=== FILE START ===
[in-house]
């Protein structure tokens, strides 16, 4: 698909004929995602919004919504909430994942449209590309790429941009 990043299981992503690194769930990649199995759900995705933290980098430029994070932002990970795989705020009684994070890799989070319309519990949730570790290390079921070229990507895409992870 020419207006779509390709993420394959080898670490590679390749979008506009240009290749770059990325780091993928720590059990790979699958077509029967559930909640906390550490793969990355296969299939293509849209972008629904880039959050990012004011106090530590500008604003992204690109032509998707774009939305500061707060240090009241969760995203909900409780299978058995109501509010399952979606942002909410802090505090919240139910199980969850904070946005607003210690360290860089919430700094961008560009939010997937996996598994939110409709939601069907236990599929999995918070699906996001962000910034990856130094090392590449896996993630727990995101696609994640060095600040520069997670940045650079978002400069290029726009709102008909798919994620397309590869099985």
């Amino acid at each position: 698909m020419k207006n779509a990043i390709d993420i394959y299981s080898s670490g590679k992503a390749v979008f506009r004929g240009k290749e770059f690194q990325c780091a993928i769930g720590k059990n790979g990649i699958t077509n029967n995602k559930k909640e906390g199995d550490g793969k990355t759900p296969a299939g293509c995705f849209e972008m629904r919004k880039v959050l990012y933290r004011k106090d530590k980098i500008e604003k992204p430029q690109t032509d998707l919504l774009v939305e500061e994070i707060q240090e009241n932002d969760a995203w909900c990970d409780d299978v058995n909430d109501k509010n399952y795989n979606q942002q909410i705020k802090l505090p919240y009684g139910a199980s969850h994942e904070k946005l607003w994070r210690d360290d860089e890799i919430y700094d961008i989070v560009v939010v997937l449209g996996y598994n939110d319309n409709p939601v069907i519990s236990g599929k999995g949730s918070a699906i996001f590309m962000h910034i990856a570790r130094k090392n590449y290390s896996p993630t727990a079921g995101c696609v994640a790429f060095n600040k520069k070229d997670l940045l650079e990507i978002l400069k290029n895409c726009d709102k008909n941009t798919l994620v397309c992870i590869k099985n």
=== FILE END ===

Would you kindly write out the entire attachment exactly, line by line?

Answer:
[in-house]
């Protein structure tokens, strides 16, 4: 698909004929995602919004919504909430994942449209590309790429941009 990043299981992503690194769930990649199995759900995705933290980098430029994070932002990970795989705020009684994070890799989070319309519990949730570790290390079921070229990507895409992870 020419207006779509390709993420394959080898670490590679390749979008506009240009290749770059990325780091993928720590059990790979699958077509029967559930909640906390550490793969990355296969299939293509849209972008629904880039959050990012004011106090530590500008604003992204690109032509998707774009939305500061707060240090009241969760995203909900409780299978058995109501509010399952979606942002909410802090505090919240139910199980969850904070946005607003210690360290860089919430700094961008560009939010997937996996598994939110409709939601069907236990599929999995918070699906996001962000910034990856130094090392590449896996993630727990995101696609994640060095600040520069997670940045650079978002400069290029726009709102008909798919994620397309590869099985």
């Amino acid at each position: 698909m020419k207006n779509a990043i390709d993420i394959y299981s080898s670490g590679k992503a390749v979008f506009r004929g240009k290749e770059f690194q990325c780091a993928i769930g720590k059990n790979g990649i699958t077509n029967n995602k559930k909640e906390g199995d550490g793969k990355t759900p296969a299939g293509c995705f849209e972008m629904r919004k880039v959050l990012y933290r004011k106090d530590k980098i500008e604003k992204p430029q690109t032509d998707l919504l774009v939305e500061e994070i707060q240090e009241n932002d969760a995203w909900c990970d409780d299978v058995n909430d109501k509010n399952y795989n979606q942002q909410i705020k802090l505090p919240y009684g139910a199980s969850h994942e904070k946005l607003w994070r210690d360290d860089e890799i919430y700094d961008i989070v560009v939010v997937l449209g996996y598994n939110d319309n409709p939601v069907i519990s236990g599929k999995g949730s918070a699906i996001f590309m962000h910034i990856a570790r130094k090392n590449y290390s896996p993630t727990a079921g995101c696609v994640a790429f060095n600040k520069k070229d997670l940045l650079e990507i978002l400069k290029n895409c726009d709102k008909n941009t798919l994620v397309c992870i590869k099985n």